The lady doth protest too much Introduction
I'm Gertrude. I'm Hamlet's mom and Queen of Denmark. When my husband died, I married his brother, which really upset my son. And you know what I think?
Madam, how like you this play?
The lady doth protest too much, methinks.
O, but she'll keep her word. (3.2.239-241)
Who Said It and Where
A ghost appeared to Hamlet and told him that his uncle Claudius murdered his father. He's not sure whether he can believe the ghost or not. He thinks he can trust the creepy crawler since he just happens to be his dear old dad. But then again: should he really take his tips from dead apparitions roaming the castle at night?
Things are looking up when some players (actors) come into town. Hamlet commissions them to perform a play. But this isn't just any play. In it, a king is murdered in the same way Claudius murdered Hamlet's father. Hamlet plans to watch Claudius's reaction to see if the ghost is telling the truth. The play is called The Mouse-Trap since it will (hopefully) trap Claudius.
As everyone gets settled to watch the play, Hamlet pulls his buddy Horatio aside and tells him how great he is. Oh, and by the way, he needs a favor: he wants Horatio to watch Claudius' reactions to the play, especially during the scene that reenacts the killing of the King.
Then Hamlet goes back to the group of people ready to watch the play. After brutalizing Claudius with some weird and awkward banter, Hamlet moves on to Polonius and Ophelia. He starts flirting with—well, really harassing—Ophelia by making a bunch of dirty jokes and Elizabethan euphemisms.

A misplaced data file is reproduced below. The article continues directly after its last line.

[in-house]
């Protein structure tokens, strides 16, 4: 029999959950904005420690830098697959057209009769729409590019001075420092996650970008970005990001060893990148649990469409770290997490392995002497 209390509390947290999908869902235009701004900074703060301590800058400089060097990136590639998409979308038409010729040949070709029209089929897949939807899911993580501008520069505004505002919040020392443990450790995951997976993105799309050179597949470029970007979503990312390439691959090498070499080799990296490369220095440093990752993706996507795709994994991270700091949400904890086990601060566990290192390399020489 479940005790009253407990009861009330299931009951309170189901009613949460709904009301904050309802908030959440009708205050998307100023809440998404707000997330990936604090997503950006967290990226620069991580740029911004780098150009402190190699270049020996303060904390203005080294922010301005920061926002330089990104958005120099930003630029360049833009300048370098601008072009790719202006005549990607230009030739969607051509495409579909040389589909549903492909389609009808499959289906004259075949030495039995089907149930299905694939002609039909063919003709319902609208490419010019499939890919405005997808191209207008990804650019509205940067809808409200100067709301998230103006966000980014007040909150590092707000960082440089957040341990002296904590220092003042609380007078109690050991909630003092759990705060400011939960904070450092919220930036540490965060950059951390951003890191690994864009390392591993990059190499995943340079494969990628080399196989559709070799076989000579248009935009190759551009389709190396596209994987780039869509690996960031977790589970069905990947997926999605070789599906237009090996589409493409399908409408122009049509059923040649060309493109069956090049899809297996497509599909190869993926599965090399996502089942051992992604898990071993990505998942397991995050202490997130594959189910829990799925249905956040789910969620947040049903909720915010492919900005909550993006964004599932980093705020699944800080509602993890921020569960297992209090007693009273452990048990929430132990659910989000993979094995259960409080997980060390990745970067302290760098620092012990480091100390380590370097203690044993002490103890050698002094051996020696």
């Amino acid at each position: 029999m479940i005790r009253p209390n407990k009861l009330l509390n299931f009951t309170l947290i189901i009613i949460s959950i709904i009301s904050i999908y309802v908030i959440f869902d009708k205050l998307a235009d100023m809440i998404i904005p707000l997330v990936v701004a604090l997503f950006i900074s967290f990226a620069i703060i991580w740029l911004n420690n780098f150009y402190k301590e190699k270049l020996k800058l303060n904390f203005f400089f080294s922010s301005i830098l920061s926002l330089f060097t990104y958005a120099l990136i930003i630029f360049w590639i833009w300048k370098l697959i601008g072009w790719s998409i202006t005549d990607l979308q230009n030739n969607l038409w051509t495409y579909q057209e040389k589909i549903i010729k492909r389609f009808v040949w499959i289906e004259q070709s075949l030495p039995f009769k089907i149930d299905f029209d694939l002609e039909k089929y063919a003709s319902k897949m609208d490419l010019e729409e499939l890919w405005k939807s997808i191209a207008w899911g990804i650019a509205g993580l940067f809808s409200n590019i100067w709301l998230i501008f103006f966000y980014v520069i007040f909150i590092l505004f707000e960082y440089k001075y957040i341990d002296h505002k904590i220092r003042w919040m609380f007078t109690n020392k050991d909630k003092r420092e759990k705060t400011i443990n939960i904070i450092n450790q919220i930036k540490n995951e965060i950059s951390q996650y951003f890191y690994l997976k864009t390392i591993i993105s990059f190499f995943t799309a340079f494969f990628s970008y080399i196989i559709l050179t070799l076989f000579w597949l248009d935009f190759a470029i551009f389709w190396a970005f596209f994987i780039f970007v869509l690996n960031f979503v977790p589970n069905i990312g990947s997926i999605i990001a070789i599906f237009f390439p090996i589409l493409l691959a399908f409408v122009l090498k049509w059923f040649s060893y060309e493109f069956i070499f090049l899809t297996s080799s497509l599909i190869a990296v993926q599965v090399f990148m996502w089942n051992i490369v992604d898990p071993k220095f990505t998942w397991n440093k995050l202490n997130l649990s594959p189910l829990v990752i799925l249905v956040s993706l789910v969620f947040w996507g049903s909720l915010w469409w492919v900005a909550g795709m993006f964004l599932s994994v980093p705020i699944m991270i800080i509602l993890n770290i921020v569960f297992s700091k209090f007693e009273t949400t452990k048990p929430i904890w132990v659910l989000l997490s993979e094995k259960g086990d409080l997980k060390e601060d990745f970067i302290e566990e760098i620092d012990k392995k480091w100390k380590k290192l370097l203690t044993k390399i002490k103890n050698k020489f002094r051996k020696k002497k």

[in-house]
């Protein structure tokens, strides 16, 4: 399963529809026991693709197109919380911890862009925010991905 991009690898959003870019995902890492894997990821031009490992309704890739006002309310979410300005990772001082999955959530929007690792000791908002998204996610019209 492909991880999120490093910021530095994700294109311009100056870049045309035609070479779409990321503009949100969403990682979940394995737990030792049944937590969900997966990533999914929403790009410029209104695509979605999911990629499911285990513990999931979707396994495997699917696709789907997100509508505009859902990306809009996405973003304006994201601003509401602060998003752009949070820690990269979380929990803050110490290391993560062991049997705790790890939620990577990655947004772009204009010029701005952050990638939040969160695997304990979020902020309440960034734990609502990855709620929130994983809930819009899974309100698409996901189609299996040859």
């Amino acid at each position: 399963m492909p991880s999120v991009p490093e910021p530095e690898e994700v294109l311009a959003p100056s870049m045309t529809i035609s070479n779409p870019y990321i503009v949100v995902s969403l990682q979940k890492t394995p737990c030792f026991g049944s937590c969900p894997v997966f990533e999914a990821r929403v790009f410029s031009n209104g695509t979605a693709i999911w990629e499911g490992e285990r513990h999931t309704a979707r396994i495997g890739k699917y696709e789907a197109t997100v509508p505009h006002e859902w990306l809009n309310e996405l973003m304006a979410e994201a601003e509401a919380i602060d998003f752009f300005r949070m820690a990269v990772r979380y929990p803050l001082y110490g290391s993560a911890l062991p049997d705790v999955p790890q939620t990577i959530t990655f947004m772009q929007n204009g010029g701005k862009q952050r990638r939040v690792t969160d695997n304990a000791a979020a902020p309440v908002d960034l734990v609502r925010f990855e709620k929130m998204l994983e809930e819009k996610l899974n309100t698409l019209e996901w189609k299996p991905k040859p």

Anyway, Ophelia tactfully demurs, telling Hamlet it's nice to see him so happy. Hamlet quips that there's no way he could be unhappy. After all, his dad's only been dead two hours, and his mom already seems quite happy. Ophelia points out that, actually, his "two hours" is more like months. He responds that it's amazing how a great man can die and not be forgotten in two months' time.
Now it's really time for the show to begin.
In the first scene, the Queen repeatedly swears to her husband (the King) that she will never remarry. Oh, sure, says the King in the play: she's faithful now, but she'll forget all her faithfulness as soon as she's in her new husband's bed, which should happen roughly about the time her old husband dies.
This is obviously offensive to Gertrude, but she still keeps her cool. When Hamlet asks her how she likes the play, she responds, "The lady doth protest too much, methinks." Hamlet says the play is a wicked piece of work, but wouldn't bother anybody with a clean conscience. Burn.
Here come the fireworks. The husband/King is taking a nap when his brother sneaks in and pours poison in his ear, which is exactly what Claudius did to Hamlet's father. Seeing this, King Claudius gets out of his seat and rushes out of the room. Sold! Hamlet has proved Claudius's guilt—to himself, at least.
As everyone but Hamlet and Horatio rushes out of the room, Hamlet gloats about this brilliant performance. But in come Rosencrantz and Guildenstern, with the message that Gertrude is upset about the play and wants to talk to her son. Uh-oh.